Pardon and Parole Board members say they didn't intend to violate state Open Meeting Act; But proving criminal intent not necessary for successful prosecution
Oklahoma Pardon and Parole Board members conceded Tuesday that their agendas could have been worded better, but they insisted that they never intended to violate the Open Meeting Act, The Oklahoman reported today.
"I understand the perception and the appearance, but there was no mal-intent to not be transparent," said Parole Board member David Moore of Edmond.
But proving criminal intent won't be necessary if Oklahoma County District Attorney David Prater choses to prosecute board members for agendas that failed to notify the public that state inmates would be considered for early release.
Criminal intent doesn't have to be proved because the vague agendas would be a crime by virtue of the Open Meeting Act. In other words, the board members either complied with the statute or didn't. ( See Hillary v. State, 1981 OK CR 78, ¶ 5)
Instead, prosecutors need only prove a willful failure to comply. (Id.)
"Willfulness does not require a showing of bad faith, malice, or wantonness, but rather, encompasses conscious, purposeful violations of the law or blatant or deliberate disregard of the law by those who know, or should know the requirements of the Act," the state Supreme Court has said. (Rogers v. Excise Bd. of Greer County, 1984 OK 95, ¶ 14)
Even a vote taken in "good faith" could be found to be a willful violation, the state Court of Civil Appeals said in 1981. (Matter of Order Declaring Annexation, 1981 OK CIV APP 57, ¶¶ 24-25)
"If willful is narrowly interpreted, if actions taken in violation of the Act could not be set aside unless done in bad faith, maliciously, obstinately, with a premeditated evil design and intent to do wrong, then the public would be left helpless to enforce the Act most of the time and public bodies could go merrily along, in good faith, ignoring the Act," the court explained. (Id. at ¶ 26) (emphasis added)
"While we discern no bad faith, malice, or wantonness, and while the officials may not have consciously broken the law, we are well-convinced that they knew or should have known the Act's requirements and blatantly or deliberately disregarded the law," the court concluded in that case. (Id. at ¶ 30)
All Pardon and Parole Board members are briefed on the Open Meeting Act, board member Currie Ballard told the Tulsa World last week.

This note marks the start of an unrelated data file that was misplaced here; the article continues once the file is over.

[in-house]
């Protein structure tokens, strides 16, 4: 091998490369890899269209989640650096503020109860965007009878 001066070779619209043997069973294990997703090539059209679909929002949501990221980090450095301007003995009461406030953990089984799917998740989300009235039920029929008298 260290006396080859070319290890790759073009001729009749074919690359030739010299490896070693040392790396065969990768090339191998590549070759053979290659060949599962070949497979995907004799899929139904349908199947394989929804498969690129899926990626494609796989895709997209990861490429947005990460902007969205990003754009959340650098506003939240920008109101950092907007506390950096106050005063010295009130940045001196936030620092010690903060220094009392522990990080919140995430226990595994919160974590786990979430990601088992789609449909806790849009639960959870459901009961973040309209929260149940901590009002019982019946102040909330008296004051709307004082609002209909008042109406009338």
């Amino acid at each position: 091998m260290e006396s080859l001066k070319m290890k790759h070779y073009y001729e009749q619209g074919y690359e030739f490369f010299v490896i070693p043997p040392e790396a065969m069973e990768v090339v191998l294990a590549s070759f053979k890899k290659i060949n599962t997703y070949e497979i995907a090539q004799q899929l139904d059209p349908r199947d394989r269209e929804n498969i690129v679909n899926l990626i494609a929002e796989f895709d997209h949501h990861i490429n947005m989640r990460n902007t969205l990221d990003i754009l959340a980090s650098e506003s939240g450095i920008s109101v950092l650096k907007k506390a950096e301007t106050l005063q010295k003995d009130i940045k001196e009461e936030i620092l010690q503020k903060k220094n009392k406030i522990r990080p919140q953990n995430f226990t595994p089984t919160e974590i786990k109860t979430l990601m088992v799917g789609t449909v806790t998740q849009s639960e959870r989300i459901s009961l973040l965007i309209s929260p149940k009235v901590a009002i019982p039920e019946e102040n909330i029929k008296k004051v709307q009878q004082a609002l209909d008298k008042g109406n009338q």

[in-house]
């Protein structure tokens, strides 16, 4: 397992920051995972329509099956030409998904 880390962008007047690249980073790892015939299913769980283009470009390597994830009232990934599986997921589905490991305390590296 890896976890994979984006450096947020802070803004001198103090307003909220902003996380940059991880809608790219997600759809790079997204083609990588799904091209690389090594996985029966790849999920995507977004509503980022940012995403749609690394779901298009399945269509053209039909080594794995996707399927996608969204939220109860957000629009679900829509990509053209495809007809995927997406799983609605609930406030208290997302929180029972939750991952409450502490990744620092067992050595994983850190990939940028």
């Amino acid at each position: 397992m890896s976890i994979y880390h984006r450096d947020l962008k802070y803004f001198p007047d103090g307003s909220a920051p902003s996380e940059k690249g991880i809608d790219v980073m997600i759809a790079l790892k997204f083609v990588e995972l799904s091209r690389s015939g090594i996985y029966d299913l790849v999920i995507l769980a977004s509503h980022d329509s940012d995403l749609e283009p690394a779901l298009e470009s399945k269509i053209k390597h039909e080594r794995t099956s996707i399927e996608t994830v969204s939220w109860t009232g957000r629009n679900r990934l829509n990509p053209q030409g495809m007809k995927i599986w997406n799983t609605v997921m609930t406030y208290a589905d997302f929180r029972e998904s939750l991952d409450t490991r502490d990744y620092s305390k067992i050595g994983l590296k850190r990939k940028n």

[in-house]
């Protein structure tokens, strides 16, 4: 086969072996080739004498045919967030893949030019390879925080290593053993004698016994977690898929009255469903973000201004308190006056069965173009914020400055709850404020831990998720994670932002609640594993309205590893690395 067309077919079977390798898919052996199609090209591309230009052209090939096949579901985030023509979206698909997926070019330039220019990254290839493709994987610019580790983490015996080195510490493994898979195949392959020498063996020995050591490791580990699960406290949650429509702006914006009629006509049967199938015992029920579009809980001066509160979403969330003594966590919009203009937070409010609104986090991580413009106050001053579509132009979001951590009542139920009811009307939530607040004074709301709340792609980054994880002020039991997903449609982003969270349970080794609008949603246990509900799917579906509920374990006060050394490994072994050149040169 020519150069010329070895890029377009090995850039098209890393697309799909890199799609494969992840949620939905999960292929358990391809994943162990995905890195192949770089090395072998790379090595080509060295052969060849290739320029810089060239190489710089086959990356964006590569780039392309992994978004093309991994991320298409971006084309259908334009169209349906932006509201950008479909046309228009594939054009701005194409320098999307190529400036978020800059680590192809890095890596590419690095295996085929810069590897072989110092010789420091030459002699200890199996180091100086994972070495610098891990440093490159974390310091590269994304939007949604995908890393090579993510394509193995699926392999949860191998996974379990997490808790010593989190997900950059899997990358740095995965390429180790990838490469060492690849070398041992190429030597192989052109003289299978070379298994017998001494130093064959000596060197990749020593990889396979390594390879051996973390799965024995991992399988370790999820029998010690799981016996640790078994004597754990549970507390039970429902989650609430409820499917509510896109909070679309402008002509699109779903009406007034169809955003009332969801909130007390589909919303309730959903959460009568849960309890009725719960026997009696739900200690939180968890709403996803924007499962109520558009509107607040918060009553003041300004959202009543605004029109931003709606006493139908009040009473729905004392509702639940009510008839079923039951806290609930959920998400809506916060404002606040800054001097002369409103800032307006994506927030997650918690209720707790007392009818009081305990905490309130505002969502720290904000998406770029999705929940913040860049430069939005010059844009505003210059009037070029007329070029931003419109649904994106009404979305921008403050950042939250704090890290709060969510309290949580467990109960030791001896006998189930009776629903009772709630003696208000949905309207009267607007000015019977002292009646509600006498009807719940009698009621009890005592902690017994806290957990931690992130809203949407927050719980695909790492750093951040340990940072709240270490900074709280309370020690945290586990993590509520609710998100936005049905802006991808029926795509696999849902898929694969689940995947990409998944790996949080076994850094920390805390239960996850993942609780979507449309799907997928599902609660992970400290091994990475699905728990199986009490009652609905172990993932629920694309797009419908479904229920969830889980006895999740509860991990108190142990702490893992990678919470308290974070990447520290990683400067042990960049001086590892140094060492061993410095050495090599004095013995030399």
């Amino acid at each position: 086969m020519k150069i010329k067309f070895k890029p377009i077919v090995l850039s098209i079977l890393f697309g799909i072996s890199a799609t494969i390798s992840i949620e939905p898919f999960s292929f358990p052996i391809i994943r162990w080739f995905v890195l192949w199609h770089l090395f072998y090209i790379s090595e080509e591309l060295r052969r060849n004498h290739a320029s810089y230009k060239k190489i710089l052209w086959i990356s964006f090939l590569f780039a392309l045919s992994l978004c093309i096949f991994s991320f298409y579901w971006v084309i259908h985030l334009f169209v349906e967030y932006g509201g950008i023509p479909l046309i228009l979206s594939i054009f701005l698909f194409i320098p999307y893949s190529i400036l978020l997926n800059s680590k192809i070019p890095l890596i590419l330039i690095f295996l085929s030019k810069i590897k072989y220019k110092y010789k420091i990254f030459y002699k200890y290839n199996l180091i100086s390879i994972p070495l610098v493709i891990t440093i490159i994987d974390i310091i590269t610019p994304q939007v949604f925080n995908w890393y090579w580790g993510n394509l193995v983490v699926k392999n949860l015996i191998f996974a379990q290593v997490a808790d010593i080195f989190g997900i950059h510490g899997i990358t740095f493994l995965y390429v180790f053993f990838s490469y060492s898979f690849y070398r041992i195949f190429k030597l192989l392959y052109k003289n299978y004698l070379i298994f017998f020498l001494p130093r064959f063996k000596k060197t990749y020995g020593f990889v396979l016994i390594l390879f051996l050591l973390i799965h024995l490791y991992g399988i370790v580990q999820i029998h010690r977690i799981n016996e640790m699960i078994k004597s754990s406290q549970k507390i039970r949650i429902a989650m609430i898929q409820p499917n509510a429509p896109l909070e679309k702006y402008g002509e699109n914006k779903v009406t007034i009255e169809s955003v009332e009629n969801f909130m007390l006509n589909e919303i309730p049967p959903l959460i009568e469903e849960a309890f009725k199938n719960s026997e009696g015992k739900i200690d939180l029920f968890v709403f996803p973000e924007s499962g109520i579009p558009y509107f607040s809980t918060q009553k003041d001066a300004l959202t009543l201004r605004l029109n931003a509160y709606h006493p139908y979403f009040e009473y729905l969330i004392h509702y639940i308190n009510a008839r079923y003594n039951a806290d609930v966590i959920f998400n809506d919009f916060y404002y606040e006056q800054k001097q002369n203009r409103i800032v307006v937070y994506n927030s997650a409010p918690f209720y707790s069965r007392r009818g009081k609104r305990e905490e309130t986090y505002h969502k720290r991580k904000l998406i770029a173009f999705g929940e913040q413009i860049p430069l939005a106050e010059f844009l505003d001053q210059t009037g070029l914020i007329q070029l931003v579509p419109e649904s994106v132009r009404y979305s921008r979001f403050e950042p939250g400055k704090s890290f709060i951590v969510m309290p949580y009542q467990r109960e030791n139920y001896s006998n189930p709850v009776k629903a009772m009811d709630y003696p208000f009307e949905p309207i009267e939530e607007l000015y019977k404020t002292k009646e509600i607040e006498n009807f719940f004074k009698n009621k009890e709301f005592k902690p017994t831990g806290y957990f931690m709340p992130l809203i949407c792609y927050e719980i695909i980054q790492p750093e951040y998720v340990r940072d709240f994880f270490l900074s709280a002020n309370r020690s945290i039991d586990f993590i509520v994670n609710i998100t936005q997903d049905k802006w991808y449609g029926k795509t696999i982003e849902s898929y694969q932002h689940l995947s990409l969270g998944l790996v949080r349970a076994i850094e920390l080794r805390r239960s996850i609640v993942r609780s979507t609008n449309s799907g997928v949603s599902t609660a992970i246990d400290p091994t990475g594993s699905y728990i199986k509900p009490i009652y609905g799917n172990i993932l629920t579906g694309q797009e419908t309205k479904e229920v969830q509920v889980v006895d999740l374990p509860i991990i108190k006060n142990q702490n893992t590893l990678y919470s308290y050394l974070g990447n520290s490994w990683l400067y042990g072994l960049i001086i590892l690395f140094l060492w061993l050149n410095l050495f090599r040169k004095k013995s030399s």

Open Meeting Act violations are a misdemeanor punishable by up to one year in the county jail and a fine of up to $500.
Prater told The Oklahoman that his criminal investigation into whether the board willfully violated the Open Meeting Act is ongoing.
Last week, Prater issued a letter describing violations by the board as "willful, conscious and purposeful."
"The Oklahoma Pardon and Parole Board's violations in this matter are egregious, aggravated and a clear attempt to operate in secrecy, outside of public scrutiny,” Prater wrote.
Names of inmates proposed for early release were not placed on the board's agendas. Instead, board members brought up the names under the agenda item "docket modification."
The board's vague agendas essentially prevented the public from knowing that offenders would be considered for early release, Prater concluded.
"A member of the public who was interested in monitoring a specific inmate would not begin checking the parole dockets until the time drew near for the legal consideration of the inmate," Prater wrote.
"Outside of Board members, no person had the ability to determine what inmate would or could be the next fortunate soul to emerge from the darkness of the 'Docket Modification' portion of the Board's business with an undeserved opportunity to attain an early and illegal release.
"This result illustrates why compliance with the Open Meeting Act is vital to public awareness and governmental transparency. At the least, the public deserves the opportunity to observe a public board violate the the law in the light of day," he wrote.
The state Supreme Court has said agendas must "be worded in plain language, directly stating the purpose of the meeting . . . [and] the language used should be simple, direct and comprehensible to a person of ordinary education and intelligence." (Andrews v. Indep. Sch. Dist. No. 29 of Cleveland County, 1987 OK 40, ¶ 7)
"To require otherwise would defeat the purpose of the Act," the unanimous court said. (Id.)
The five Pardon and Parole Board members told reporters Tuesday that they are willing to make whatever changes are needed so their actions are clear to the public.
"If there is some way we can tweak our process to be more transparent, then we certainly want to do that," Moore said. "We will fix what we need to fix to make sure there is no appearance of secrecy."
That willingness to change is admirable.
But "We're sorry. We won't do it again" shouldn't absolve the Pardon and Parole Board members of using agendas that kept the public in the dark about the early release of murderers and child molesters.
Joey Senat, Ph.D.
OSU School of Media & Strategic Communications
The opinions expressed in this blog are those of the commentators and do not necessarily represent the position of FOI Oklahoma Inc., its staff, or its board of directors. Differing interpretations of open government law and policy are welcome.